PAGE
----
Cute measuring spoons
I couldn’t resist them. And set about buying matching this that and the other for Ilaria who seemed to have managed for ages with really weird measuring spoons (elongated ‘spoons’ – do you know the ones I mean?) that I could never find when I cooked at hers.
She liked them, too, especially the colours.
It was only when I went to make a dressing for a salad I was writing up as a recipe that I noticed something annoying. In New Zealand, South Africa, United Kingdom and Canada one tablespoon measures 15ml. In the US one tablespoons measures very nearly 15 ml (14.8ml / 0.50 fl oz). But in Australia one tablespoon measures 20ml. Does it matter? Often, it doesn’t, but sometimes it does. I was making a dressing with 4 tablespoons of extra virgin olive oil, that’s 60ml of oil and 2 tablespoons of vinegar at 30ml. Using the Australian spoon, I was measuring 80ml of oil – that’s more than 1 extra tablespoon of oil – and 40ml of vinegar. The result would not have been catastrophic, but as a recipe writer I aim to get things as accurate as possible. Where it would make a difference is with spices, salt, baking powder, baking soda, dried yeast, vanilla extract and the like.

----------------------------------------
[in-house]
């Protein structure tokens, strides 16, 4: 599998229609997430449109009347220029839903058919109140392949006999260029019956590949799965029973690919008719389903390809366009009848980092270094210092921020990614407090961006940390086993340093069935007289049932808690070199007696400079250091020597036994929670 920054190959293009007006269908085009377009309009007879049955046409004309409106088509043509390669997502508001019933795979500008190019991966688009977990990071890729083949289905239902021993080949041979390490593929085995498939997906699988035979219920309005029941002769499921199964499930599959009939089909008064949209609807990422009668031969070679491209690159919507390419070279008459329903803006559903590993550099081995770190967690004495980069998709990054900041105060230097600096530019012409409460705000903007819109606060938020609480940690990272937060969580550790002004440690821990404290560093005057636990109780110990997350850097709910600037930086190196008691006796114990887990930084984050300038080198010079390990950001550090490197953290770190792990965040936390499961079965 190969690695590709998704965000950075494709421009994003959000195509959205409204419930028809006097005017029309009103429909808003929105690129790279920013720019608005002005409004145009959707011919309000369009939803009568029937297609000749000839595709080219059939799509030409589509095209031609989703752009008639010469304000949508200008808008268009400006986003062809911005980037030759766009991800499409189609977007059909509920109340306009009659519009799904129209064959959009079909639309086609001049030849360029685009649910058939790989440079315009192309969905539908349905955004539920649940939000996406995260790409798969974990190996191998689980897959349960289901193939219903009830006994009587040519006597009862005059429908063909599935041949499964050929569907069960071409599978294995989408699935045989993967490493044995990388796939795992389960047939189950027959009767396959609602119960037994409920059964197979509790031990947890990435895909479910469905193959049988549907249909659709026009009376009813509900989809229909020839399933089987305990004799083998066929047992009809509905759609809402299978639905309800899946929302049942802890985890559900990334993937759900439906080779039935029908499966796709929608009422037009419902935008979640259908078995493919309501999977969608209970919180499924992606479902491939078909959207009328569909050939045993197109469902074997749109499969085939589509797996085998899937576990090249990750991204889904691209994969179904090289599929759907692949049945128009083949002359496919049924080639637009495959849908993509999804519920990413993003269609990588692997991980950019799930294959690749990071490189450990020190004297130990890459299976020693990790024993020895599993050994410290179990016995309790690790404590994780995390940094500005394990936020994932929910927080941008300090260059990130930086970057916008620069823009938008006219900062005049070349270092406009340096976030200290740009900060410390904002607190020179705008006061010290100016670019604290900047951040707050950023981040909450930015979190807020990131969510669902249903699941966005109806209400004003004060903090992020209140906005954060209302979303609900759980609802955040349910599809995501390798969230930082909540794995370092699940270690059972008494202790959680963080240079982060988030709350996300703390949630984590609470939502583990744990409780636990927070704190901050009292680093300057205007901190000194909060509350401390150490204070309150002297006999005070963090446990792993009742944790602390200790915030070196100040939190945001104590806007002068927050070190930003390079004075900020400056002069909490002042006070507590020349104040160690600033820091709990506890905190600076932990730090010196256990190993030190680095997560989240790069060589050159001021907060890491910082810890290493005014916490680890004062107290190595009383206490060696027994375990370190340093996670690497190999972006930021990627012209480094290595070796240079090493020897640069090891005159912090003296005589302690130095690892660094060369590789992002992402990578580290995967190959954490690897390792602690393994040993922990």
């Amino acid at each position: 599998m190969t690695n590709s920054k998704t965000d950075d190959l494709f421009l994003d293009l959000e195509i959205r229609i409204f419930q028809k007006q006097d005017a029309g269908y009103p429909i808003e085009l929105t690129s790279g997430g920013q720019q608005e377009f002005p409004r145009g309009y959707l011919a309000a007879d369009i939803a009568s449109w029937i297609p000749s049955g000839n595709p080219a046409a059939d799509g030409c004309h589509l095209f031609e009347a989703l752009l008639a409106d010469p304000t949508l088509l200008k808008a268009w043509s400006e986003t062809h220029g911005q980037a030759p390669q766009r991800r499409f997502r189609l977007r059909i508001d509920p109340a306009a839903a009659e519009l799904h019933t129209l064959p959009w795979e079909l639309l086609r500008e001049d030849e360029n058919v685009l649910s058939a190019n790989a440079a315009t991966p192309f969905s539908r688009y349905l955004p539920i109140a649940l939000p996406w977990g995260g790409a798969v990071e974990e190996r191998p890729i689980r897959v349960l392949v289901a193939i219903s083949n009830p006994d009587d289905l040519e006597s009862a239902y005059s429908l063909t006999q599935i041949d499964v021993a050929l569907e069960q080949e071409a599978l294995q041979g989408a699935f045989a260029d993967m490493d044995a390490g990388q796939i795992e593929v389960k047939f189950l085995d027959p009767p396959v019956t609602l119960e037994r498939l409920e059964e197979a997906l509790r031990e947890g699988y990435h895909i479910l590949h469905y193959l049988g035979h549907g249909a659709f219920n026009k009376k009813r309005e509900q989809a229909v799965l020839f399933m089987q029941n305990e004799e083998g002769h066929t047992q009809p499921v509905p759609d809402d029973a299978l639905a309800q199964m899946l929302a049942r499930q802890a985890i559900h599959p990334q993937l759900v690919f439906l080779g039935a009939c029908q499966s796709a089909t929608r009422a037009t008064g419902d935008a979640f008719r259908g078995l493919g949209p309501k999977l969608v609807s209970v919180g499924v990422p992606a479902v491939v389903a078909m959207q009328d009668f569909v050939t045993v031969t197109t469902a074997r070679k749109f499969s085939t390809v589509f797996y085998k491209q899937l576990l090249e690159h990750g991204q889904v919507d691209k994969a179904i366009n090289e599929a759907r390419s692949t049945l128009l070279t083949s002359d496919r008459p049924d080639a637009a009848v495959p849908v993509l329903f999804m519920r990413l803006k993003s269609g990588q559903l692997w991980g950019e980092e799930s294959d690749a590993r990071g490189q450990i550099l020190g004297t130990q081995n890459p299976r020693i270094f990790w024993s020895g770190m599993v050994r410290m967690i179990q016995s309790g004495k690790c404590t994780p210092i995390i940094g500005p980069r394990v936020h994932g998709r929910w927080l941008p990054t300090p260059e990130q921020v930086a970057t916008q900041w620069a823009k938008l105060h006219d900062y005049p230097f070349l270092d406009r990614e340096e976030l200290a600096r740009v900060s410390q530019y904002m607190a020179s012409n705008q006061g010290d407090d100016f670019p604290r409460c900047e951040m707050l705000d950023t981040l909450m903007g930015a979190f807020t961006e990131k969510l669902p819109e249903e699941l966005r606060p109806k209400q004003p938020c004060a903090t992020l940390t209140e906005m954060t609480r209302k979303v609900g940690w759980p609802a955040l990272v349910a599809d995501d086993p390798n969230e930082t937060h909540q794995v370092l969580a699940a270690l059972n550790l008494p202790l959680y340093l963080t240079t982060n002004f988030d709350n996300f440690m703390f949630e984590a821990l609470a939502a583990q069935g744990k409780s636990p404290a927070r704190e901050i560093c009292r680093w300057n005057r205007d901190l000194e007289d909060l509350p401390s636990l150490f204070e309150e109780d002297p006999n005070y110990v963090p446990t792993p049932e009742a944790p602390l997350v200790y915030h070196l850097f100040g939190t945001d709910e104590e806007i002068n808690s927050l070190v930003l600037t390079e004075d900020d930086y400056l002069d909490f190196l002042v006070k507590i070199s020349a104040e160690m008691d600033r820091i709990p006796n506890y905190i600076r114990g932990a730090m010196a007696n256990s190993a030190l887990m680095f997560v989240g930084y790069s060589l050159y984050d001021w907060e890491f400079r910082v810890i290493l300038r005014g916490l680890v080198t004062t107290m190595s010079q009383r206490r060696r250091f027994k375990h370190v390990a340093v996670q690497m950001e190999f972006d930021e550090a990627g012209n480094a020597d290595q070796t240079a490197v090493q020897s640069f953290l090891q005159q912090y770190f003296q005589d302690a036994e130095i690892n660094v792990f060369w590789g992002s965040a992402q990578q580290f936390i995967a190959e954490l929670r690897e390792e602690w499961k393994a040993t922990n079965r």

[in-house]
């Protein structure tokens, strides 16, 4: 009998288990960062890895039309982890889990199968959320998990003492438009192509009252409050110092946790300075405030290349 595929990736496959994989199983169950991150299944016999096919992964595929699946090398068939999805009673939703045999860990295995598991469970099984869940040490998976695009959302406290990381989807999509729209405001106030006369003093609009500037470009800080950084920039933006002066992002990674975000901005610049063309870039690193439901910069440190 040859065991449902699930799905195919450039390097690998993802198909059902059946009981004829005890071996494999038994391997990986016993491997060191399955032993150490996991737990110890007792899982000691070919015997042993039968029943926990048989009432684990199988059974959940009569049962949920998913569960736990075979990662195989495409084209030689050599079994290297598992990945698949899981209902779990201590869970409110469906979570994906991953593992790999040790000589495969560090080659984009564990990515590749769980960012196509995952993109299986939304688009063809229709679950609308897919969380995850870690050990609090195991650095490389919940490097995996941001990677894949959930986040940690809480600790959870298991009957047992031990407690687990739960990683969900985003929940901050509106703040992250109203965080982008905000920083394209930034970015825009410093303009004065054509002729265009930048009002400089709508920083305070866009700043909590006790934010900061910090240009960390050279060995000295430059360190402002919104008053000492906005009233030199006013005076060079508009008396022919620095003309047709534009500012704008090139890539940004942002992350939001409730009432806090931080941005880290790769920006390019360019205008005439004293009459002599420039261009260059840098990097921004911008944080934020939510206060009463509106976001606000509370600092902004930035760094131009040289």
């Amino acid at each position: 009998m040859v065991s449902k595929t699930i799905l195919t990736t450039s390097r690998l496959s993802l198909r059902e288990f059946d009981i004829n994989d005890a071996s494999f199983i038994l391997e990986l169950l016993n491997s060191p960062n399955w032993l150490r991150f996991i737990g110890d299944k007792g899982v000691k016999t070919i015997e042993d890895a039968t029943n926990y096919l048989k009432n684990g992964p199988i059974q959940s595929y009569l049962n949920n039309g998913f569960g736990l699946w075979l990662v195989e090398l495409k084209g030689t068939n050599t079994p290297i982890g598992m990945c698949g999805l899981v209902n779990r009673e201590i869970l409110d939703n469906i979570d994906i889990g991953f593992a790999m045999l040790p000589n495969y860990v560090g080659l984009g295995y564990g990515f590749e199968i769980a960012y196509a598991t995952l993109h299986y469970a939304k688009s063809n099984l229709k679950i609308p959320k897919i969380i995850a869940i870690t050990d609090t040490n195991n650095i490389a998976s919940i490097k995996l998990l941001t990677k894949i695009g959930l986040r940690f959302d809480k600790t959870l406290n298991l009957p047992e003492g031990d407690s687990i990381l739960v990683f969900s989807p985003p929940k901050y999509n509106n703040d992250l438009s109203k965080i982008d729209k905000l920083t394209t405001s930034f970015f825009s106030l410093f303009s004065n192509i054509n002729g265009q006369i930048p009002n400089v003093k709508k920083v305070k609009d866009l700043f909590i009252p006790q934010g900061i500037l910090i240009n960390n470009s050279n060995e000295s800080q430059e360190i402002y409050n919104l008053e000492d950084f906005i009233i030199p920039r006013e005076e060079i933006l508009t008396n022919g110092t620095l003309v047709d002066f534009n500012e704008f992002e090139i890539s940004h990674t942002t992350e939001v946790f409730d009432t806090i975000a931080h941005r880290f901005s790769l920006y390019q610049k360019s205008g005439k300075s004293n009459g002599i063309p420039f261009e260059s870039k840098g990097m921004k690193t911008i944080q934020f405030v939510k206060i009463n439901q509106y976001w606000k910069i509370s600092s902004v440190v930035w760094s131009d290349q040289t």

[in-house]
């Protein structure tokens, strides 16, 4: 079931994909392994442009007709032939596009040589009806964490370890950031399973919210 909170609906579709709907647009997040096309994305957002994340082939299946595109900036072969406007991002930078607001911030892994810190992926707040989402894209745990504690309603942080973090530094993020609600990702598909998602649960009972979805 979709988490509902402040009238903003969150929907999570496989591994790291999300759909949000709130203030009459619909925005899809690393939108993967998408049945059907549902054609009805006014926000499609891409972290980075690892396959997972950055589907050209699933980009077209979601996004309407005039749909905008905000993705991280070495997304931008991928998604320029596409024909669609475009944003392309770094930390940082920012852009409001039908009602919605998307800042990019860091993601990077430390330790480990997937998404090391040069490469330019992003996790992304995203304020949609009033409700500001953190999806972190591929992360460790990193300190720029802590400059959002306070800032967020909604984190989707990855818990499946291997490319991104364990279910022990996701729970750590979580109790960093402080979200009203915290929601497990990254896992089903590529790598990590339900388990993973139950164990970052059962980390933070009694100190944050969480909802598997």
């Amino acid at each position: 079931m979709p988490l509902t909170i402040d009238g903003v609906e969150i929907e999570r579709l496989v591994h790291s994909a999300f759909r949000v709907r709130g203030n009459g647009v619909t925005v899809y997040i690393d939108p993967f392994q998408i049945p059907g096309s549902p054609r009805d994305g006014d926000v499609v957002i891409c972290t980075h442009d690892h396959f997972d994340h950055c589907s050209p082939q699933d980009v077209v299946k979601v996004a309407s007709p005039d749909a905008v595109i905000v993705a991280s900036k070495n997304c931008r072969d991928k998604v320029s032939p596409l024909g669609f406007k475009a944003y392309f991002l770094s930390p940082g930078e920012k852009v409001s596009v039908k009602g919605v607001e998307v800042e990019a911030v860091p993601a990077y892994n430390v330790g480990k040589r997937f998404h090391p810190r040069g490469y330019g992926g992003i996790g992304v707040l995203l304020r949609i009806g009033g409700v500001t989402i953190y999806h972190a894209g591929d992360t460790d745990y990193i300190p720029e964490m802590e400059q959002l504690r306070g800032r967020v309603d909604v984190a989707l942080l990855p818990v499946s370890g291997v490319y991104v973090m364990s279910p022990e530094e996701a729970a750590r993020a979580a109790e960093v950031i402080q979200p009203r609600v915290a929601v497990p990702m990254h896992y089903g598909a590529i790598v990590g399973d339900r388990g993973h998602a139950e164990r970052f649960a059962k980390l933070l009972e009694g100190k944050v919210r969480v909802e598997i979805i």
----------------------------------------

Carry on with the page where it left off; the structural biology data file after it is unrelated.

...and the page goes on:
So how do Australians get on? Books, magazines and good websites point out the difference in spoon measures, and some have a Weights & Measures category or page, as does Shared Kitchen. In fact, our Weights & Measures section is extensive, and has been quoted/used/filched by many other publications. Never mind, that must mean it is good!
Weights & Measures
Here you’ll find abbreviations used on the Shared Kitchen site, a conversion chart for dry weight grams to ounces and vice versa, and liquid measurements of millilitres to fluid ounces, with the differences between English and American measures. And spoon measures, and cup measures are included of course. Have you ever gone to make a recipe then find everything needs to be weighed and you don’t have scales? That’s where this useful chart for cup measures of dry ingredients (sugars, flours, nuts etc,) comes in handy. There is other helpful information such as the weight of a stick of butter, and special notes on using fresh and dried yeast, and the weight of eggs. Measurements and cake tin sizes follow and the category finishes with oven temperatures. Weights & Measures
Worth a browse for sure!
Back to the spoons!
If you can afford it, buy metal measuring spoons – they are about 6 times the cost of plastic, but they will last a lifetime. They will not break, melt or get out of shape. That’ll teach me … getting sucked in by appearance!